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  2. Moira, I was reading your review when I was completely waylaid by Peter Dickinson's quote "In Defence of Rubbish." I'd like to think he'd me in mind when he wrote it down except I read my comics everywhere, and still do. Thanks for sharing it. Comics has had a history of being labelled as "rubbish" and "alternative trash." Only a dimwit would decry good ol' comics and cartoons.

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    1. Prashant, I literally thought of you when I found that quote and inserted it into the post at the last minute. I think we should all copy it out and have it hanging over our desks because it is a great thing to say! I also thought of the TV programme Big Bang Theory, whose characters all love comic books - do you ever see that programme?

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    2. Moira, we are watching "The Big Bang Theory" currently and we enjoy it a lot, especially the deadpan humour and sarcasm. I also envy the comic-book store. Here, in India, a small section in a bookstore is devoted to comic-books and graphic novels but nothing on the scale of those in the West. What I like about Sheldon and the gang is that they have a great time, playing games and buying comics, in spite of not being there, if you know what I mean.

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    3. I think it is a charming programme and it really makes me laugh.

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  3. That take on intellectual freedom -- wonderful! And this sounds like a book I will need to track down.

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    1. Well worth it Vicki, and yes, you can safely expect a lot from someone who can say that about intellectual freedom.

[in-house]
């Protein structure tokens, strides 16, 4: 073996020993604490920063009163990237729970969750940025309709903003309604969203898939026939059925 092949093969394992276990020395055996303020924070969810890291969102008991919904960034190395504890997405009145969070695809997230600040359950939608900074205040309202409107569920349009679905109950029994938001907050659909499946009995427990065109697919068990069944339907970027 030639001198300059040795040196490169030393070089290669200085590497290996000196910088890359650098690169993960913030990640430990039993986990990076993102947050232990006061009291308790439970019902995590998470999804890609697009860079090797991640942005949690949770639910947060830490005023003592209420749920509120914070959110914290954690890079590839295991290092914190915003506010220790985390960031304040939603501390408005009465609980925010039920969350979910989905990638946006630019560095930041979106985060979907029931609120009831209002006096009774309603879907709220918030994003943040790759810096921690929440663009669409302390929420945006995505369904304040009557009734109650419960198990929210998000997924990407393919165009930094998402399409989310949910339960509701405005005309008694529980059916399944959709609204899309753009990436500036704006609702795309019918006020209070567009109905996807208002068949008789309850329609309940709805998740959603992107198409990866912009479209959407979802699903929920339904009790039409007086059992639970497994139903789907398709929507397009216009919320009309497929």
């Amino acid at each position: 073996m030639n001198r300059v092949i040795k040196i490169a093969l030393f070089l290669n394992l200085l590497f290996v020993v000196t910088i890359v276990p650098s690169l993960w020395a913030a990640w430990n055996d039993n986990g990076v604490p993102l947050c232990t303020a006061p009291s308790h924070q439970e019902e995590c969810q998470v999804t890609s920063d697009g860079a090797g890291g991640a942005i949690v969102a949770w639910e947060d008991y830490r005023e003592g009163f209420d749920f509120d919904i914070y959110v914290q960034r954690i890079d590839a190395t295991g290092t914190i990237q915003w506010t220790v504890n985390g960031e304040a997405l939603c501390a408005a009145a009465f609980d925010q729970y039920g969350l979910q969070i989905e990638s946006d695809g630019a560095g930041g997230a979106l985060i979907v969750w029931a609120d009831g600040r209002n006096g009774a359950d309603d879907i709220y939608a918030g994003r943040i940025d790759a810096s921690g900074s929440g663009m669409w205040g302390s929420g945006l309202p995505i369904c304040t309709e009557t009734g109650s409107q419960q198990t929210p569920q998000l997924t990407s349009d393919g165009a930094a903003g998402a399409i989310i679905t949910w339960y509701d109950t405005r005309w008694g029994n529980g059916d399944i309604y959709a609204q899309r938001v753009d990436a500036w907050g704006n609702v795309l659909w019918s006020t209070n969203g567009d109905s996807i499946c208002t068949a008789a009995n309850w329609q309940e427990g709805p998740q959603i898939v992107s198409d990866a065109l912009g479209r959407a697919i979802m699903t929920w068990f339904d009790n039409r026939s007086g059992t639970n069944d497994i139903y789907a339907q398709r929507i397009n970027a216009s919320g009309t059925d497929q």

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  4. Moira - I love that comment about intellectual freedom! And I love the idea of the perspective in this novel. It's innovative and sounds as though it's also quite revealing. Interesting premise too - a gun seen on a TV episode. That's quite believable. Sorry to hear you felt a bit let down by the ending, but this certainly sounds worth a read.

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    1. I did feel the ending was absurd, but I also enjoyed the rest of the book so much that I was prepared to forgive....

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  5. Very interesting review and comments. He is a very distinctive and elegant writer. I've read a few of his books only, but was impressed by his willingness to try something different and once attended a talk he gave, in which he discussed the overlap between his children's books and his mysteries.. The Michael Gilbert novel is set in a POW camp based on the one where he was held himself and is truly excellent.